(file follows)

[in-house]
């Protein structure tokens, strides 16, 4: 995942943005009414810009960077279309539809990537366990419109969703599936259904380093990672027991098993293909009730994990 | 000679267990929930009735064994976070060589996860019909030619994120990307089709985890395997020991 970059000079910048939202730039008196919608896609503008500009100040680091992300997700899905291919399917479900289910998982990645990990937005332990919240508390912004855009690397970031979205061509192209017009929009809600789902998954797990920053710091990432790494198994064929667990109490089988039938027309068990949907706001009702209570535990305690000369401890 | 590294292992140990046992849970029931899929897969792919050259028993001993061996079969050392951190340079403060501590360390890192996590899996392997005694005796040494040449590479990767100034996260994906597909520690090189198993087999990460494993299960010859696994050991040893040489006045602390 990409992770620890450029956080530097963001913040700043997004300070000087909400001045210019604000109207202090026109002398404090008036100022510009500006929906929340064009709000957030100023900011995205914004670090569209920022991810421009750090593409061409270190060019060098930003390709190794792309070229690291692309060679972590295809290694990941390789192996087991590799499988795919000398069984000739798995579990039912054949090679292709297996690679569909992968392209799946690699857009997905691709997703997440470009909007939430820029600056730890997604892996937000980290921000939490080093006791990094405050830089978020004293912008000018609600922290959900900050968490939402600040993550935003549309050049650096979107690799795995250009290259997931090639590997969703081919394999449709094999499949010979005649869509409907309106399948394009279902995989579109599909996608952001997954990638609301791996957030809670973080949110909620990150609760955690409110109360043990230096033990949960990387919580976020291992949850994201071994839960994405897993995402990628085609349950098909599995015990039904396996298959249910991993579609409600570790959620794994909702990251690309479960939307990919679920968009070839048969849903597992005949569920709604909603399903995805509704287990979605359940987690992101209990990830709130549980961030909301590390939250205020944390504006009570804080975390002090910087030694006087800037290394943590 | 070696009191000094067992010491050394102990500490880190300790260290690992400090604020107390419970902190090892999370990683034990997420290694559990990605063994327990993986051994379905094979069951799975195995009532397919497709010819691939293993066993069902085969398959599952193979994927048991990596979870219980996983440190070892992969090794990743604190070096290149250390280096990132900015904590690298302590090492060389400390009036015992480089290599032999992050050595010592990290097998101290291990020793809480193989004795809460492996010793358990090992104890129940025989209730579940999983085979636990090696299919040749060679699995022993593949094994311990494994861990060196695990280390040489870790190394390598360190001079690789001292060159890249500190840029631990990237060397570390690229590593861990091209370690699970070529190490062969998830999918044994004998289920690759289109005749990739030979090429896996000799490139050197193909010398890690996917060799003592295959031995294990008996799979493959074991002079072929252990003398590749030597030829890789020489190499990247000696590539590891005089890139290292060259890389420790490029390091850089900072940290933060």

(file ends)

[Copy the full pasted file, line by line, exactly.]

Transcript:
[in-house]
């Protein structure tokens, strides 16, 4: 995942943005009414810009960077279309539809990537366990419109969703599936259904380093990672027991098993293909009730994990 | 000679267990929930009735064994976070060589996860019909030619994120990307089709985890395997020991 970059000079910048939202730039008196919608896609503008500009100040680091992300997700899905291919399917479900289910998982990645990990937005332990919240508390912004855009690397970031979205061509192209017009929009809600789902998954797990920053710091990432790494198994064929667990109490089988039938027309068990949907706001009702209570535990305690000369401890 | 590294292992140990046992849970029931899929897969792919050259028993001993061996079969050392951190340079403060501590360390890192996590899996392997005694005796040494040449590479990767100034996260994906597909520690090189198993087999990460494993299960010859696994050991040893040489006045602390 990409992770620890450029956080530097963001913040700043997004300070000087909400001045210019604000109207202090026109002398404090008036100022510009500006929906929340064009709000957030100023900011995205914004670090569209920022991810421009750090593409061409270190060019060098930003390709190794792309070229690291692309060679972590295809290694990941390789192996087991590799499988795919000398069984000739798995579990039912054949090679292709297996690679569909992968392209799946690699857009997905691709997703997440470009909007939430820029600056730890997604892996937000980290921000939490080093006791990094405050830089978020004293912008000018609600922290959900900050968490939402600040993550935003549309050049650096979107690799795995250009290259997931090639590997969703081919394999449709094999499949010979005649869509409907309106399948394009279902995989579109599909996608952001997954990638609301791996957030809670973080949110909620990150609760955690409110109360043990230096033990949960990387919580976020291992949850994201071994839960994405897993995402990628085609349950098909599995015990039904396996298959249910991993579609409600570790959620794994909702990251690309479960939307990919679920968009070839048969849903597992005949569920709604909603399903995805509704287990979605359940987690992101209990990830709130549980961030909301590390939250205020944390504006009570804080975390002090910087030694006087800037290394943590 | 070696009191000094067992010491050394102990500490880190300790260290690992400090604020107390419970902190090892999370990683034990997420290694559990990605063994327990993986051994379905094979069951799975195995009532397919497709010819691939293993066993069902085969398959599952193979994927048991990596979870219980996983440190070892992969090794990743604190070096290149250390280096990132900015904590690298302590090492060389400390009036015992480089290599032999992050050595010592990290097998101290291990020793809480193989004795809460492996010793358990090992104890129940025989209730579940999983085979636990090696299919040749060679699995022993593949094994311990494994861990060196695990280390040489870790190394390598360190001079690789001292060159890249500190840029631990990237060397570390690229590593861990091209370690699970070529190490062969998830999918044994004998289920690759289109005749990739030979090429896996000799490139050197193909010398890690996917060799003592295959031995294990008996799979493959074991002079072929252990003398590749030597030829890789020489190499990247000696590539590891005089890139290292060259890389420790490029390091850089900072940290933060």